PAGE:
The business community is appreciating the Federal Budget 2014-15, and some members from the textile sector have even termed it as a Textile Budget.
Textiles sector occupies a unique position in Pakistans economy as it accounts for more than half of the countrys exports. But recently, its performance has been subjected to bad harvest, delays in introduction of quality seeds, extensive energy shortages and high cost of borrowing.
However, the Finance Minister offered several incentives for the textile sector in his budget speech. These include the beneficial duty drawback rates where exports increased by 10 percent, implementation of an Expeditious Refund System (ERS) with the aim to settle exporters refund claims before 30th September 2014, duty-free import of machinery extended till the year 2016 (SRO-809) and training of 100,000 Pakistanis in the garments and made-up sector.
However, exporters seem uncertain whether the government will be able to realise its promise to refund the outstanding sales tax claims by September to end the liquidity crunch encountering the textile exporters.
The reduction of interest rate on new investments to nine percent and cut in the export refinance rate to 7.5 percent may facilitate new investment. Moreover, the proposed rebate of one percent on export of fabric, two percent on made-ups and four percent on garments bodes well for future apparel exports.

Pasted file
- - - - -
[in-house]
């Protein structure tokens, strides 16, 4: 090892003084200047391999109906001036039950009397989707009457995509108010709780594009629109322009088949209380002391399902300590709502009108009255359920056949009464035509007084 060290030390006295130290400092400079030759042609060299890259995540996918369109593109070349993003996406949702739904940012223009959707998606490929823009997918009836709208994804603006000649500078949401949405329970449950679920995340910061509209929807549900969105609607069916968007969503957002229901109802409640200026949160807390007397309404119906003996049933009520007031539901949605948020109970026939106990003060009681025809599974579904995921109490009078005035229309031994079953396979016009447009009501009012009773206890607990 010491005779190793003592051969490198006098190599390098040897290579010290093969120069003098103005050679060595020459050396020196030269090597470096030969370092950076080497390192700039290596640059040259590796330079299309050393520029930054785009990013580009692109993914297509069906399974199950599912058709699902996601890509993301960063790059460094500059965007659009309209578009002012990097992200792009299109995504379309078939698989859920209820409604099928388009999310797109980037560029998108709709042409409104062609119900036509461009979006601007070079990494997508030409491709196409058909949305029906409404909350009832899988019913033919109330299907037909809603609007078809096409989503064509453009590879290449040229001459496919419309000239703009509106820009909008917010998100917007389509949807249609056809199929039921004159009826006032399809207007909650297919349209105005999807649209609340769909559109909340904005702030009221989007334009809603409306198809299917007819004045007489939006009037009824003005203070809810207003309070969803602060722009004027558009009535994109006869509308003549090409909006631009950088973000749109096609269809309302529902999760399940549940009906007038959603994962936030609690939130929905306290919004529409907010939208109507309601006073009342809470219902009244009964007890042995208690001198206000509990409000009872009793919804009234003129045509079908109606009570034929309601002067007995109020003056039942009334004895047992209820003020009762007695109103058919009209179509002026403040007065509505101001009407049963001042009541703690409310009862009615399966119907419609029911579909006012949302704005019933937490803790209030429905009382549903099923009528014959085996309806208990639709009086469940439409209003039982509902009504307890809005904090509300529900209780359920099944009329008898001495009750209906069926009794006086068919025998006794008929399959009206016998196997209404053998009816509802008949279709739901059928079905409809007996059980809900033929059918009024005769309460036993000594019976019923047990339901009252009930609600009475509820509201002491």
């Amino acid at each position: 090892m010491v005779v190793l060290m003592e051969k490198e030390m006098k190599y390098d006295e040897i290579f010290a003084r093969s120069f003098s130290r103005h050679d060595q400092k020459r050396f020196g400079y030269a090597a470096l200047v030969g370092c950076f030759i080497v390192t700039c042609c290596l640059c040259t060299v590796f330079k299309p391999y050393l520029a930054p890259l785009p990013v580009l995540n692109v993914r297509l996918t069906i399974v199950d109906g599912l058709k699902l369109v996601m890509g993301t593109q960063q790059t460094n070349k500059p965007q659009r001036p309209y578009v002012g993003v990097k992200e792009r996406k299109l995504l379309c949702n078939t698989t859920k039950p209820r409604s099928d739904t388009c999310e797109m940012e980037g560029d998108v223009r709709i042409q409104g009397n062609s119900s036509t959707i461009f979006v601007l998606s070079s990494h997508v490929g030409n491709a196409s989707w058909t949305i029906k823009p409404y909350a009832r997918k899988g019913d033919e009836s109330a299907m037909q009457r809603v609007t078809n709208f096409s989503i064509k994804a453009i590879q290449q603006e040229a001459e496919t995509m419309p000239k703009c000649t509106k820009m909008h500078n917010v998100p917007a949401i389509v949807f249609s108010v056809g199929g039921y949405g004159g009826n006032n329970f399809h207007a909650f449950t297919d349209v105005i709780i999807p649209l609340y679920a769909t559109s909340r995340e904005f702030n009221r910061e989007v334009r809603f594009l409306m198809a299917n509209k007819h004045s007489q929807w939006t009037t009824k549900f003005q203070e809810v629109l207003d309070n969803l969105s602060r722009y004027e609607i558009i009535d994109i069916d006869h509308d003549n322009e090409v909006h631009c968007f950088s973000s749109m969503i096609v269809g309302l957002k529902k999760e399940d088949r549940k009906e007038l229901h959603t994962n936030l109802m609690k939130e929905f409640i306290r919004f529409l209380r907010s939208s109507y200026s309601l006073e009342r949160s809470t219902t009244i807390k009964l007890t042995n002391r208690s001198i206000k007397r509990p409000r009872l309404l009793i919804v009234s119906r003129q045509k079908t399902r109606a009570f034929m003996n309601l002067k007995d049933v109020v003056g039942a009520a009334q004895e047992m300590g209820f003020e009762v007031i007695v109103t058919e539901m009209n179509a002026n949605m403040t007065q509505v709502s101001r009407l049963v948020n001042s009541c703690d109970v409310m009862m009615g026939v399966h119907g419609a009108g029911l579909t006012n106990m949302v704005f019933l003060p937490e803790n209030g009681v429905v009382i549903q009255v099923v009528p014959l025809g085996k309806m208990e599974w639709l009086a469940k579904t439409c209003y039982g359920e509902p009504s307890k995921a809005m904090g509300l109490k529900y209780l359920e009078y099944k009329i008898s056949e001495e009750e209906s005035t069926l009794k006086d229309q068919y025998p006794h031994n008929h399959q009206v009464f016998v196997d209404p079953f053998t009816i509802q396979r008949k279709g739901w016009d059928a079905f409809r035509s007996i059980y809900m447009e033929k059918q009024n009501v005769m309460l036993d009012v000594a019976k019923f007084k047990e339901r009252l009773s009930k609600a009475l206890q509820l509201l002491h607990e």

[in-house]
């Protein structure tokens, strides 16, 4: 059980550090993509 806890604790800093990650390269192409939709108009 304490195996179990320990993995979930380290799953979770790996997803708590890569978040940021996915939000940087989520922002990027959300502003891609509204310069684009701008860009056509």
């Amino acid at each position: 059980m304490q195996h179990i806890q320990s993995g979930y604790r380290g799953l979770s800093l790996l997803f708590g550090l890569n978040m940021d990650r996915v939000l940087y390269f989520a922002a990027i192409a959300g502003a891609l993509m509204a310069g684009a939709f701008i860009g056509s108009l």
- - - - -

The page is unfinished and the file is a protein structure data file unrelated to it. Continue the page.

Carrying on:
A member of the All Pakistan Textile Mills Association (APTMA) described the budget as pro-textile as it will enhance the value-added textile sector.
On the other hand, the budget speech in writing shows a 10 percent increase in minimum labour wage which takes it to Rs11,000 per month. In addition to this, the GIDC rates have been increased from Rs100 to Rs300 per MMBTU, thereby increasing the cost of production and pinching the textile industrys bottom line.
According to a Pakistan Textile Exporters Association (PTEA) member, the Finance Minister spoke about many development projects in all the sectors, but did not mention any proposal to slash the energy crisis at least by 50 percent immediately or any reforms to encounter the prevailing law-and-order situation in the country which is affecting the textile industries in Punjab and Karachi. But, these two issues are admittedly the hardest to crack.
While there is guarded appreciation of the textile package, the scorecard of this package will become visible a year later. Implementation of measures and continued policy fixing will be the key to positive results.